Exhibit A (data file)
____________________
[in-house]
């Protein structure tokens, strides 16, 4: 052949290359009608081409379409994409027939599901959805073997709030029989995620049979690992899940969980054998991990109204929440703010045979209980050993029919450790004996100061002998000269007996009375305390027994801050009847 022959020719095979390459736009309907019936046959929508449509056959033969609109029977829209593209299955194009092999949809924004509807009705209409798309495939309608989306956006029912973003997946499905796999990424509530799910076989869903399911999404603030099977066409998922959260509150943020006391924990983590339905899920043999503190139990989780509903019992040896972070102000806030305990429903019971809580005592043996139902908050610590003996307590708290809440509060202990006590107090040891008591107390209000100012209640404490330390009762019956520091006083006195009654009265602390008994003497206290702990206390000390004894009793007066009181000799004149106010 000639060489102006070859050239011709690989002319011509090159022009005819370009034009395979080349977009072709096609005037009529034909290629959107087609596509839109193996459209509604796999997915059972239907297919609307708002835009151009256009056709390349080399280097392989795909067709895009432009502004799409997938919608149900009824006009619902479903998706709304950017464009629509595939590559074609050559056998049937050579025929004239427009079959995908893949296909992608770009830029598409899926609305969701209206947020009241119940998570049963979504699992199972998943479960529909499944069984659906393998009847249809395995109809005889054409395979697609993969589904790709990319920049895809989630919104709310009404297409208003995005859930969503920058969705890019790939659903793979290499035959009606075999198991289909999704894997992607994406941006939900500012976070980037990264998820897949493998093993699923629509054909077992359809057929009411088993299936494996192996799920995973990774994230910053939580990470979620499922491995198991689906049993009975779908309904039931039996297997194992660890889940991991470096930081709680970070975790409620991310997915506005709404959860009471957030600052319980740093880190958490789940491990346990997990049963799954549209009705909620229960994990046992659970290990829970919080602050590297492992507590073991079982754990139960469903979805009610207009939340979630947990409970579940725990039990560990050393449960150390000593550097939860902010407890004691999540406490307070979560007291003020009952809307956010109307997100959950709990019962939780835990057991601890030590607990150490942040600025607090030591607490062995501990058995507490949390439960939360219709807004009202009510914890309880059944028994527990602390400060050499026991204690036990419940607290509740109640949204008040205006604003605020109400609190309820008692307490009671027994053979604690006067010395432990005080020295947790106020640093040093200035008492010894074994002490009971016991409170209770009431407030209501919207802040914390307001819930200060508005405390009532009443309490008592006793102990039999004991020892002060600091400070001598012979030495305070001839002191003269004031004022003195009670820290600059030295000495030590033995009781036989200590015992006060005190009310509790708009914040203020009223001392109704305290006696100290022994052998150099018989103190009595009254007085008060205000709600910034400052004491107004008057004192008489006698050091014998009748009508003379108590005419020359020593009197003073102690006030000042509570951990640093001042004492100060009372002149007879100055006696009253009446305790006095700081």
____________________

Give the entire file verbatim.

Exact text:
[in-house]
């Protein structure tokens, strides 16, 4: 052949290359009608081409379409994409027939599901959805073997709030029989995620049979690992899940969980054998991990109204929440703010045979209980050993029919450790004996100061002998000269007996009375305390027994801050009847 022959020719095979390459736009309907019936046959929508449509056959033969609109029977829209593209299955194009092999949809924004509807009705209409798309495939309608989306956006029912973003997946499905796999990424509530799910076989869903399911999404603030099977066409998922959260509150943020006391924990983590339905899920043999503190139990989780509903019992040896972070102000806030305990429903019971809580005592043996139902908050610590003996307590708290809440509060202990006590107090040891008591107390209000100012209640404490330390009762019956520091006083006195009654009265602390008994003497206290702990206390000390004894009793007066009181000799004149106010 000639060489102006070859050239011709690989002319011509090159022009005819370009034009395979080349977009072709096609005037009529034909290629959107087609596509839109193996459209509604796999997915059972239907297919609307708002835009151009256009056709390349080399280097392989795909067709895009432009502004799409997938919608149900009824006009619902479903998706709304950017464009629509595939590559074609050559056998049937050579025929004239427009079959995908893949296909992608770009830029598409899926609305969701209206947020009241119940998570049963979504699992199972998943479960529909499944069984659906393998009847249809395995109809005889054409395979697609993969589904790709990319920049895809989630919104709310009404297409208003995005859930969503920058969705890019790939659903793979290499035959009606075999198991289909999704894997992607994406941006939900500012976070980037990264998820897949493998093993699923629509054909077992359809057929009411088993299936494996192996799920995973990774994230910053939580990470979620499922491995198991689906049993009975779908309904039931039996297997194992660890889940991991470096930081709680970070975790409620991310997915506005709404959860009471957030600052319980740093880190958490789940491990346990997990049963799954549209009705909620229960994990046992659970290990829970919080602050590297492992507590073991079982754990139960469903979805009610207009939340979630947990409970579940725990039990560990050393449960150390000593550097939860902010407890004691999540406490307070979560007291003020009952809307956010109307997100959950709990019962939780835990057991601890030590607990150490942040600025607090030591607490062995501990058995507490949390439960939360219709807004009202009510914890309880059944028994527990602390400060050499026991204690036990419940607290509740109640949204008040205006604003605020109400609190309820008692307490009671027994053979604690006067010395432990005080020295947790106020640093040093200035008492010894074994002490009971016991409170209770009431407030209501919207802040914390307001819930200060508005405390009532009443309490008592006793102990039999004991020892002060600091400070001598012979030495305070001839002191003269004031004022003195009670820290600059030295000495030590033995009781036989200590015992006060005190009310509790708009914040203020009223001392109704305290006696100290022994052998150099018989103190009595009254007085008060205000709600910034400052004491107004008057004192008489006698050091014998009748009508003379108590005419020359020593009197003073102690006030000042509570951990640093001042004492100060009372002149007879100055006696009253009446305790006095700081």